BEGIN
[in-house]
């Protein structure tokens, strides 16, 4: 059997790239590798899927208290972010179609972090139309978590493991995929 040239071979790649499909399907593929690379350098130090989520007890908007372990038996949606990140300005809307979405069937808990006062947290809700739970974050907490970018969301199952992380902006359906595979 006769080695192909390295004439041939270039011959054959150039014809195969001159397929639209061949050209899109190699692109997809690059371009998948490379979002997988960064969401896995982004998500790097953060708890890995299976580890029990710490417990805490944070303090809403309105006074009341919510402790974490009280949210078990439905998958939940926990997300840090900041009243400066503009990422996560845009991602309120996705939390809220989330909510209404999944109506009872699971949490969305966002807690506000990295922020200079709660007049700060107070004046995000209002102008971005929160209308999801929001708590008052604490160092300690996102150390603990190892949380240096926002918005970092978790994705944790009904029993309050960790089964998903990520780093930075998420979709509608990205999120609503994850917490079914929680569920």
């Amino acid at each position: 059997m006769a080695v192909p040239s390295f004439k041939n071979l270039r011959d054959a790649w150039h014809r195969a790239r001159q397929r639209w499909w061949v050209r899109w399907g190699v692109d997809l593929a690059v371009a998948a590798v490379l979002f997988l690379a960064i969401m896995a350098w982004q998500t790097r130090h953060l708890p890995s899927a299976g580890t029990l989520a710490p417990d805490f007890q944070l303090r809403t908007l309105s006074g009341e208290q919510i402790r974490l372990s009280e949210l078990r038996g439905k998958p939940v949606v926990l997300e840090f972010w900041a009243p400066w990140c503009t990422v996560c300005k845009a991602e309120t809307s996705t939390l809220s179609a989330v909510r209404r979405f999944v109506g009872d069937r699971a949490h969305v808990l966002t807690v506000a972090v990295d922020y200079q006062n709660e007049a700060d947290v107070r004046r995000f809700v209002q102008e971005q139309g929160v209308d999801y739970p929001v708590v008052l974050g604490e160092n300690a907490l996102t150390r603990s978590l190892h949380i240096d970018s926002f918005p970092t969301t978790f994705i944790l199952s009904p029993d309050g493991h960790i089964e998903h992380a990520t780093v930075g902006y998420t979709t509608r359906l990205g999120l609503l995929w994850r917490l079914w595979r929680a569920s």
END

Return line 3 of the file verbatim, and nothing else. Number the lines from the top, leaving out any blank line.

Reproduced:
């Amino acid at each position: 059997m006769a080695v192909p040239s390295f004439k041939n071979l270039r011959d054959a790649w150039h014809r195969a790239r001159q397929r639209w499909w061949v050209r899109w399907g190699v692109d997809l593929a690059v371009a998948a590798v490379l979002f997988l690379a960064i969401m896995a350098w982004q998500t790097r130090h953060l708890p890995s899927a299976g580890t029990l989520a710490p417990d805490f007890q944070l303090r809403t908007l309105s006074g009341e208290q919510i402790r974490l372990s009280e949210l078990r038996g439905k998958p939940v949606v926990l997300e840090f972010w900041a009243p400066w990140c503009t990422v996560c300005k845009a991602e309120t809307s996705t939390l809220s179609a989330v909510r209404r979405f999944v109506g009872d069937r699971a949490h969305v808990l966002t807690v506000a972090v990295d922020y200079q006062n709660e007049a700060d947290v107070r004046r995000f809700v209002q102008e971005q139309g929160v209308d999801y739970p929001v708590v008052l974050g604490e160092n300690a907490l996102t150390r603990s978590l190892h949380i240096d970018s926002f918005p970092t969301t978790f994705i944790l199952s009904p029993d309050g493991h960790i089964e998903h992380a990520t780093v930075g902006y998420t979709t509608r359906l990205g999120l609503l995929w994850r917490l079914w595979r929680a569920s």